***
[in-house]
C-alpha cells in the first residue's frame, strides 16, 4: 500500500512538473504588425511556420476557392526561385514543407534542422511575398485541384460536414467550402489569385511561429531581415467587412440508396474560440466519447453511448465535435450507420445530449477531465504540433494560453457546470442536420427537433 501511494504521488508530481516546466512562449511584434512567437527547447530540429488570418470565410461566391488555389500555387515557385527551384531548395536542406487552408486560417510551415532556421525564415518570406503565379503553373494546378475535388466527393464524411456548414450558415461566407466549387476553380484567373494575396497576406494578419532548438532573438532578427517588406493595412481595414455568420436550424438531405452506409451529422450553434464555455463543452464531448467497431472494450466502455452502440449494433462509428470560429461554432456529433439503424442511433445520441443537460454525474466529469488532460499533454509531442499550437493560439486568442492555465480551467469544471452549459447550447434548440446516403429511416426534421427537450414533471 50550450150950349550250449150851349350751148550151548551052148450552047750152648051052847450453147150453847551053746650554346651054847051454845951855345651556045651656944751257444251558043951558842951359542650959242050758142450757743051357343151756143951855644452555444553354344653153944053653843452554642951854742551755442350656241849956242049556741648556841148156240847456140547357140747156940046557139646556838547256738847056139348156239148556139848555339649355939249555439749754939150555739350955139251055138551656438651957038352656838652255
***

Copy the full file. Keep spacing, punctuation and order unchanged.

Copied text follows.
[in-house]
C-alpha cells in the first residue's frame, strides 16, 4: 500500500512538473504588425511556420476557392526561385514543407534542422511575398485541384460536414467550402489569385511561429531581415467587412440508396474560440466519447453511448465535435450507420445530449477531465504540433494560453457546470442536420427537433 501511494504521488508530481516546466512562449511584434512567437527547447530540429488570418470565410461566391488555389500555387515557385527551384531548395536542406487552408486560417510551415532556421525564415518570406503565379503553373494546378475535388466527393464524411456548414450558415461566407466549387476553380484567373494575396497576406494578419532548438532573438532578427517588406493595412481595414455568420436550424438531405452506409451529422450553434464555455463543452464531448467497431472494450466502455452502440449494433462509428470560429461554432456529433439503424442511433445520441443537460454525474466529469488532460499533454509531442499550437493560439486568442492555465480551467469544471452549459447550447434548440446516403429511416426534421427537450414533471 50550450150950349550250449150851349350751148550151548551052148450552047750152648051052847450453147150453847551053746650554346651054847051454845951855345651556045651656944751257444251558043951558842951359542650959242050758142450757743051357343151756143951855644452555444553354344653153944053653843452554642951854742551755442350656241849956242049556741648556841148156240847456140547357140747156940046557139646556838547256738847056139348156239148556139848555339649355939249555439749754939150555739350955139251055138551656438651957038352656838652255